DragonsTooth is a 48-node system designed to support general batch HPC jobs. The table below lists the technical details of each DragonsTooth node. Nodes are connected to each other and to storage via 10 gigabit ethernet (10GbE), a communication channel with high bandwidth but higher latency than InfiniBand (IB). As a result, DragonsTooth is better suited to jobs that require less internode communication and/or less I/O intearction with non-local storage than NewRiver, which has similar nodes but a low-latency IB interconnect. To allow I/O-intensive jobs, DragonsTooth nodes are each outfitted with nearly 2 TB of solid state local disk. DragonsTooth was released to the Virginia Tech research community in August 2016.
In November of 2018, DragonsTooth was reprovisioned with Slurm as its scheduler as a replacement for Moab/Torque.
|CPU||2 x Intel Xeon E5-2680v3 (Haswell) 2.5 GHz 12-core|
|Memory||256 GB 2133 MHz DDR4|
|Local Storage||4 x 480 GB SSD Drives|
|Theoretical Peak (DP)||806 GFlops/s|
Note: DragonsTooth is governed by an allocation manager, meaning that in order to run most jobs on it, you must be an authorized user of an allocation that has been submitted and approved. The open_q partition (queue) is available to jobs that are not charged to an allocation, but it has tight usage restrictions (see below for details) and so is best used for initial testing in preparing allocation requests. For more on allocations, click here.
As described above, communications between nodes and between a node and storage will have higher latency on DragonsTooth than on other ARC clusters. For this reason the queue structure is designed to allow more jobs and longer-running jobs than on other ARC clusters.
DragonsTooth has three partitions (queues) :
- normal_q for production (research) runs.
- dev_q for short testing, debugging, and interactive sessions. dev_q provides slightly elevated job priority to facilitate code development and job testing prior to production runs.
- open_q provides access for small jobs and evaluating system features. open_q does not require an allocation; it can be used by new users or researchers evaluating system performance for an allocation request.
The settings for the partitions are:
|Max Jobs||288 per user
432 per allocation
|1 per user||1 per user|
|Max Nodes||12 per user
18 per allocation
|12 per user||4 per user|
|Max Core-Hours*||34,560 per user
51,840 per allocation
|96 per user||192 per user|
|Max Walltime||30 days||2 hr||4 hr|
- Shared node access: more than one job can run on a node.
* A user cannot, at any one time, have more than this many core-hours allocated across all of their running jobs. So you can run long jobs or large/many jobs, but not both. For illustration, the following table describes how many nodes a user can allocate for a given amount of time:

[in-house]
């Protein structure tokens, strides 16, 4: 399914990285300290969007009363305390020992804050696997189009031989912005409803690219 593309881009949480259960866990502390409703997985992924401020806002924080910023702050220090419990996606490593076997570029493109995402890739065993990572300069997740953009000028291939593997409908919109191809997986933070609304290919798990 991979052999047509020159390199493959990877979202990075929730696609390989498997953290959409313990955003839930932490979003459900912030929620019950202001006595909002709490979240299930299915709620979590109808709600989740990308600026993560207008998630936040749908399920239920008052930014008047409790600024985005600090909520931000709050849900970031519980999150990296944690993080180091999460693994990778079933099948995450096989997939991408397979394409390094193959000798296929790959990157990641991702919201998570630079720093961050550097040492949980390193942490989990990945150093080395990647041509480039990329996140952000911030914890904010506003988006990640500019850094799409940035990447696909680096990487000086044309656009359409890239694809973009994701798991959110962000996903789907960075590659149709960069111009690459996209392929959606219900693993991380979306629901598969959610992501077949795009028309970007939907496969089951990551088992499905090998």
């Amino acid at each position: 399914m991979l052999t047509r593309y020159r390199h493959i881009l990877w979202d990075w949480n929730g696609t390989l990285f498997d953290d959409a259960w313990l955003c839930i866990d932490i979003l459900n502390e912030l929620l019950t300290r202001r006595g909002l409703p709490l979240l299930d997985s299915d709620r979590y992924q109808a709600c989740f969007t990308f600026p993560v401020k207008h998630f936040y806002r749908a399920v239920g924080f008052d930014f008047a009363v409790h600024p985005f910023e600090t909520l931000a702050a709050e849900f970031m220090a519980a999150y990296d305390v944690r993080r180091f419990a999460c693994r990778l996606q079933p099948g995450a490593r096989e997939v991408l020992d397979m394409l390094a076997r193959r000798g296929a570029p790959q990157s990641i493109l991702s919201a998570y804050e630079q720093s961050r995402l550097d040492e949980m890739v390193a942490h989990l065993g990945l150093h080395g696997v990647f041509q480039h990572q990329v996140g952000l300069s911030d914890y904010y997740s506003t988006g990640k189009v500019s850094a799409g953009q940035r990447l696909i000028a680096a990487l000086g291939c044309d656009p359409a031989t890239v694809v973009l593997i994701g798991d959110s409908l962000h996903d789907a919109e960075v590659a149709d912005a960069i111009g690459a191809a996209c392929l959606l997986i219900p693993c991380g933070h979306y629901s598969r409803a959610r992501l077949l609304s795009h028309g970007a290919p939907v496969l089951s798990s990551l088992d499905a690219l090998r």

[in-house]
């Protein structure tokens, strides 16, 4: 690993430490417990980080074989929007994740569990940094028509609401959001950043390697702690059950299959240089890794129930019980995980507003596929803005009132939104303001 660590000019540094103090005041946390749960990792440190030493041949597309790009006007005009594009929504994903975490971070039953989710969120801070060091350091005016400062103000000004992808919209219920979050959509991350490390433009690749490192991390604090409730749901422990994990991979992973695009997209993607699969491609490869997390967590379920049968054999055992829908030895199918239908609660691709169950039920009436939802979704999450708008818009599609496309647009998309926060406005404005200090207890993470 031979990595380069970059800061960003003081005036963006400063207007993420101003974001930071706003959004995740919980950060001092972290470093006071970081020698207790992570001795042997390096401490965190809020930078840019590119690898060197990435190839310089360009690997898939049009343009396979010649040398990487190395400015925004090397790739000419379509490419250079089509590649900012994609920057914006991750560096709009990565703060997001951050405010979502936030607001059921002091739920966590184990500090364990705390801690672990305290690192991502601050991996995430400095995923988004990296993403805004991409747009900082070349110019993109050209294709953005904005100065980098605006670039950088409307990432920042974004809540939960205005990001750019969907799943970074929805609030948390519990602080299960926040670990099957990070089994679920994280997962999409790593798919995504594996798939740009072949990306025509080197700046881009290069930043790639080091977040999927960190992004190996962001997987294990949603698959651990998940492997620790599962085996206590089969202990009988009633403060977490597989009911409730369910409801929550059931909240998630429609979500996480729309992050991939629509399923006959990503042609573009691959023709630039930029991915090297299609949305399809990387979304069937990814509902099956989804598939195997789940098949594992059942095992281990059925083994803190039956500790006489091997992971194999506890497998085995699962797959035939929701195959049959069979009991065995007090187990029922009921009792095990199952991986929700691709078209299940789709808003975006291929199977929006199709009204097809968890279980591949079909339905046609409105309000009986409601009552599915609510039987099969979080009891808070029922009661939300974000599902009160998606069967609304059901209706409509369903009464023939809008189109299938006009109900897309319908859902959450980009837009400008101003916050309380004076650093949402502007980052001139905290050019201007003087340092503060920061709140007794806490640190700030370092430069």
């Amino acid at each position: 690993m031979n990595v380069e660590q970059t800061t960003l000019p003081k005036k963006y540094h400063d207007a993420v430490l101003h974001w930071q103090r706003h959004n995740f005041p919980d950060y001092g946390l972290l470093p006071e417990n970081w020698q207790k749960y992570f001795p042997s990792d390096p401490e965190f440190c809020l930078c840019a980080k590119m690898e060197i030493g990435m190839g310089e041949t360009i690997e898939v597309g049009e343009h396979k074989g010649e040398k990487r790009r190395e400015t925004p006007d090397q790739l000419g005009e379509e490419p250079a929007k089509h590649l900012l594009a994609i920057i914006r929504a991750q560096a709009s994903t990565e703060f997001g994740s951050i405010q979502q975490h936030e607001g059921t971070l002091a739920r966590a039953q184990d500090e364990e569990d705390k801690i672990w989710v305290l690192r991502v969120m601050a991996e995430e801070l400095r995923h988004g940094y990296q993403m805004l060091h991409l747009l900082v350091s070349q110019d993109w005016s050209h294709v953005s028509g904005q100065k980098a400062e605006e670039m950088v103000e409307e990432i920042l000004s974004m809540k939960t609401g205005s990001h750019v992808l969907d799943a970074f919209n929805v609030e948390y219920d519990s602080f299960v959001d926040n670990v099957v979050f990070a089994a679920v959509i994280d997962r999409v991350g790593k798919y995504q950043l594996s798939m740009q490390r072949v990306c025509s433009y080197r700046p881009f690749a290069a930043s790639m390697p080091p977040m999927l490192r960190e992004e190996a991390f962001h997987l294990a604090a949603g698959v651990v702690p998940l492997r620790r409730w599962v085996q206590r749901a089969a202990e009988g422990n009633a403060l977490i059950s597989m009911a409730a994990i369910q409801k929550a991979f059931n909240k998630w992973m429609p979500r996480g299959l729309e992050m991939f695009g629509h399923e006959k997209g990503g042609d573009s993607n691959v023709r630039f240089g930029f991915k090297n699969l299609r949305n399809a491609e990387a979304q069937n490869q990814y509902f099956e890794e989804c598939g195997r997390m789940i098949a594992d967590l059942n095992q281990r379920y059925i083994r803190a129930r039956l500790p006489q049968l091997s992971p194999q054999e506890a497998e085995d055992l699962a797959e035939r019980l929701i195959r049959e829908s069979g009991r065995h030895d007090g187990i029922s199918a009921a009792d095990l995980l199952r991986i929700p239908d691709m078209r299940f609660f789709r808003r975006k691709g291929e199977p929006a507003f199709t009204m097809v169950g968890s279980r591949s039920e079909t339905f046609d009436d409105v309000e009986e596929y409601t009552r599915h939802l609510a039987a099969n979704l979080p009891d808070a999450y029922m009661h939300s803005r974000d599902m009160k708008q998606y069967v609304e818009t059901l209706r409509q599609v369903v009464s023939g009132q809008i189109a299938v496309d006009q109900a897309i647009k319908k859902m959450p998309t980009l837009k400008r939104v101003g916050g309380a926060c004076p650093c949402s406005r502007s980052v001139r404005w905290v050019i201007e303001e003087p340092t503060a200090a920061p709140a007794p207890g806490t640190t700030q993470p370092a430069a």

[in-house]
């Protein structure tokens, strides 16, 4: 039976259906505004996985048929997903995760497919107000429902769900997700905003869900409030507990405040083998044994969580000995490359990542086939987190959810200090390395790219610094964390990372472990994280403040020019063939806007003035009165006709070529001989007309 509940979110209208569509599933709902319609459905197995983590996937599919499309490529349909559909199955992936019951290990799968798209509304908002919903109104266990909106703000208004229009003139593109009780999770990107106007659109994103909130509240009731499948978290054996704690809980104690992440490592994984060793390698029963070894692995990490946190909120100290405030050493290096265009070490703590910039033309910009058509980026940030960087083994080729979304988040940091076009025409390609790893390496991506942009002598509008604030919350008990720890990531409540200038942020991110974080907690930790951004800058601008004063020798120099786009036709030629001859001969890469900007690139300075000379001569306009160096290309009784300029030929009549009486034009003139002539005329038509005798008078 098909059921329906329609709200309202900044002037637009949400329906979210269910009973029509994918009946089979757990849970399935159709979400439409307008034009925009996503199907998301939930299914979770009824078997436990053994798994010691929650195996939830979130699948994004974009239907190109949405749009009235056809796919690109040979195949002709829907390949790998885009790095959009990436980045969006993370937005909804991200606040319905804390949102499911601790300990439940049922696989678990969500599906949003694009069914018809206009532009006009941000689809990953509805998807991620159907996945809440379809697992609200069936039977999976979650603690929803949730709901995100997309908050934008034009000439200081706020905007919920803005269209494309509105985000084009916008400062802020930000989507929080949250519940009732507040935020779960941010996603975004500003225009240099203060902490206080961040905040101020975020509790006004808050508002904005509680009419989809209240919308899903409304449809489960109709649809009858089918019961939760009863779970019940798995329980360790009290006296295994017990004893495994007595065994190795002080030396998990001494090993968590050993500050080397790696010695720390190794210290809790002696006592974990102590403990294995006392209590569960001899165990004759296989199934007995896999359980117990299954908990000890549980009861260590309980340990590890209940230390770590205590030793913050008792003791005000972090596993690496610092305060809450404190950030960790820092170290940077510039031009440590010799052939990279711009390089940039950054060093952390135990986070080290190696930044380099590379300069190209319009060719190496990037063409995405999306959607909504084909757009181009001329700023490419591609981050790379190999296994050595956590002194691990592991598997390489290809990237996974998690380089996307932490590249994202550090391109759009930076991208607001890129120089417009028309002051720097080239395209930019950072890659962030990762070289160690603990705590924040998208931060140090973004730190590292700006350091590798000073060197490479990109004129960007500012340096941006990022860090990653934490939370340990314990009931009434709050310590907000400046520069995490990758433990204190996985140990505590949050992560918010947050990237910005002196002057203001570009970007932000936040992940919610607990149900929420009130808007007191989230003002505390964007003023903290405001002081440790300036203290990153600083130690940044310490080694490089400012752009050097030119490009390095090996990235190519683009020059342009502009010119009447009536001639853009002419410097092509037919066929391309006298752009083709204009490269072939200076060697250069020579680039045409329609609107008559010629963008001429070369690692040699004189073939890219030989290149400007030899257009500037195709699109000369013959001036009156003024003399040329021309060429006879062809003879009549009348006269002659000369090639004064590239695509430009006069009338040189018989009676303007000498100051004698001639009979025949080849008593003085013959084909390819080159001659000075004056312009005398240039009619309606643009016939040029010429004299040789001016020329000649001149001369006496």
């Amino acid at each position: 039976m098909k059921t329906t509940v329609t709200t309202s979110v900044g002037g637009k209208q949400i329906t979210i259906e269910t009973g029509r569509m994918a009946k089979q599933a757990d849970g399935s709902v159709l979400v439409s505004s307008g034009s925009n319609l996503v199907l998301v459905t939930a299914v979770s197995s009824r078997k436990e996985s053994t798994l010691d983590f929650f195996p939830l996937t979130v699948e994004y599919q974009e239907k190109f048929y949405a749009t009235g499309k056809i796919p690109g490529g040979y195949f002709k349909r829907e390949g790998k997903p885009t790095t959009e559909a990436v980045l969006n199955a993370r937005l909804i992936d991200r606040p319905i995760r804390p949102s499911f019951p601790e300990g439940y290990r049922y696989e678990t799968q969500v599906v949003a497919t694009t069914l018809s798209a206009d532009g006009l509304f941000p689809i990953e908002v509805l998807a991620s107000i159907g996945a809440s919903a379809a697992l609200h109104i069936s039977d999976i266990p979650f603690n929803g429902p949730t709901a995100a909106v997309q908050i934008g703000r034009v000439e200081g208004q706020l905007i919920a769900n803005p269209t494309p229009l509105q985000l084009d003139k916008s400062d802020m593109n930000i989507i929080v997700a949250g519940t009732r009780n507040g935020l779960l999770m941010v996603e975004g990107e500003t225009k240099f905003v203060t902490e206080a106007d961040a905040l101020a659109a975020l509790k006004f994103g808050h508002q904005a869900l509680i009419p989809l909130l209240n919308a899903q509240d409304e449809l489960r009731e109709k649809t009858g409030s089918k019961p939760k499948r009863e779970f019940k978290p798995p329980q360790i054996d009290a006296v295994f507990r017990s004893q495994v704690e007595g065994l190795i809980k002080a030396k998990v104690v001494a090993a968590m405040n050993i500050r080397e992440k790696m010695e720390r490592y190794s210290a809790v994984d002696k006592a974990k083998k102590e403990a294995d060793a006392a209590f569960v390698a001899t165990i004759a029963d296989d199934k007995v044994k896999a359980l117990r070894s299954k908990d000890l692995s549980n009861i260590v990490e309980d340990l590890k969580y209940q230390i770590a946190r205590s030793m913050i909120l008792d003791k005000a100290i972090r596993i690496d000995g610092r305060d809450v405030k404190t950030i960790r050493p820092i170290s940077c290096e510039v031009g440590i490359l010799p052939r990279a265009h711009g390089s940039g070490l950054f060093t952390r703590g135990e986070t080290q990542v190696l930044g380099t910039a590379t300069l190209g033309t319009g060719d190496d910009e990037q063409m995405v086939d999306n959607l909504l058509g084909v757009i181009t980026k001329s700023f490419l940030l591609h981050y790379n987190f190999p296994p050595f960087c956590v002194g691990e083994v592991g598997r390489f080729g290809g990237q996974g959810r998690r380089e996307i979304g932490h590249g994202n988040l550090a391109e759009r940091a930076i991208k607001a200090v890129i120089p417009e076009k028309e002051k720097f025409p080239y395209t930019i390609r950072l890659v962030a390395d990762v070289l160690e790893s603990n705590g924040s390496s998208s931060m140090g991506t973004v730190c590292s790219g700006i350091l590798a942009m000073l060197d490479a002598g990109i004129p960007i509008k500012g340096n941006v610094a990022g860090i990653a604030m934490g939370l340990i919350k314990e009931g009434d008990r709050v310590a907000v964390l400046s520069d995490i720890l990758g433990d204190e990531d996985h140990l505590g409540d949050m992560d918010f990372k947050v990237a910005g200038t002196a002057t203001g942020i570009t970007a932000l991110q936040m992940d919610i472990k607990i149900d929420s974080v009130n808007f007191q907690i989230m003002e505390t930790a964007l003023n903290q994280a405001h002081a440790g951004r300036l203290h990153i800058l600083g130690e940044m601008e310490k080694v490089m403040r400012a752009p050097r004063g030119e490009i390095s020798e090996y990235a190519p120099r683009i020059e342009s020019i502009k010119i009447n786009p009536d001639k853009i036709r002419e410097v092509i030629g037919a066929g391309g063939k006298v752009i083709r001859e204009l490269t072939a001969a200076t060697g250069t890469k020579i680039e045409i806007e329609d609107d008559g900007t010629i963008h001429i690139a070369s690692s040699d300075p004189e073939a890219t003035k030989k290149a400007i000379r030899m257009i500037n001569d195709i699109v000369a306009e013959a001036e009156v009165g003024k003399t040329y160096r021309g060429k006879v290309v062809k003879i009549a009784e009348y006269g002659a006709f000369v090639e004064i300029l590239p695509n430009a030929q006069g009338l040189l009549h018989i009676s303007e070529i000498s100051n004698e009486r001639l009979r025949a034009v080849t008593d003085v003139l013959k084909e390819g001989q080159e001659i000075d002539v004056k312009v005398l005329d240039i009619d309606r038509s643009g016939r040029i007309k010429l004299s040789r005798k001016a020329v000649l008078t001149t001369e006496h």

|Walltime||Max Nodes (per user)||Max Nodes (per allocation)|
|72 hr (3 days)||12||18|
|144 hr (6 days)||10||15|
|360 hr (15 days)||4||6|
|720 hr (30 days)||2||3|
For list of software available on DragonsTooth, as well as a comparison of software available on all ARC systems, click here.
Note that a user will have to load the appropriate module(s) in order to use a given software package on the cluster. The module avail and module spider commands can also be used to find software packages available on a given system.
The cluster is accessed via ssh to one of the login nodes below. Log in using your username (usually Virginia Tech PID) and password. You will need an SSH Client to log in; see here for information on how to obtain and use an SSH Client.
Access to all compute engines is controlled via the Slurm job scheduler. See the Slurm Job Submission page here. The basic flags are:
#SBATCH -p normal_q (or other partition, see Policies) #SBATCH -A <yourAllocation> (see Policies) #SBATCH -t dd-hh:mm:ss
The DragonsTooth cluster formerly ran using a different scheduler which would take #PBS style directives. Configurations were implemented during the transition to Slurm so that most of these directives and commands will continue to work without any modifications. In particular, the following PBS environment variables are populated with values as needed to allow jobs which depend on them to work:
PBS_O_WORKDIR=<job submission directory> PBS_JOBID=<job number> PBS_NP=<#cpu-cores allocated to job> PBS_NODEFILE=<file containing list of the job's nodes>
DragonsTooth compute nodes can be shared by multiple jobs. Resources can be requested by specifying the number of nodes, processes per node (ppn), cores, memory, etc. See example resource requests below:
#Request exclusive access to all resources on 2 nodes #SBATCH --nodes=2 #SBATCH --exclusive #Request 4 cores (on any number of nodes) #SBATCH --ntasks=4 #Request 2 nodes with 12 tasks running on each #SBATCH --nodes=2 #SBATCH --ntasks-per-node=12 #Request 12 tasks with 20GB memory per core #SBATCH --ntasks=12 #SBATCH --mem-per-cpu=20G #Request 5 nodes and spread 50 tasks evenly across them #SBATCH --nodes=5 #SBATCH --ntasks=50 #SBATCH --spread-job
Check status of a job after submission:
Get detailed information about a running job
scontrol show job <job-number>
Check status of the cluster’s nodes and partitions:
This shell script provides a template for submission of jobs on DragonsTooth. The comments in the script include notes about how to request resources, load modules, submit MPI jobs, etc.
To utilize this script template, create your own copy and edit as described here.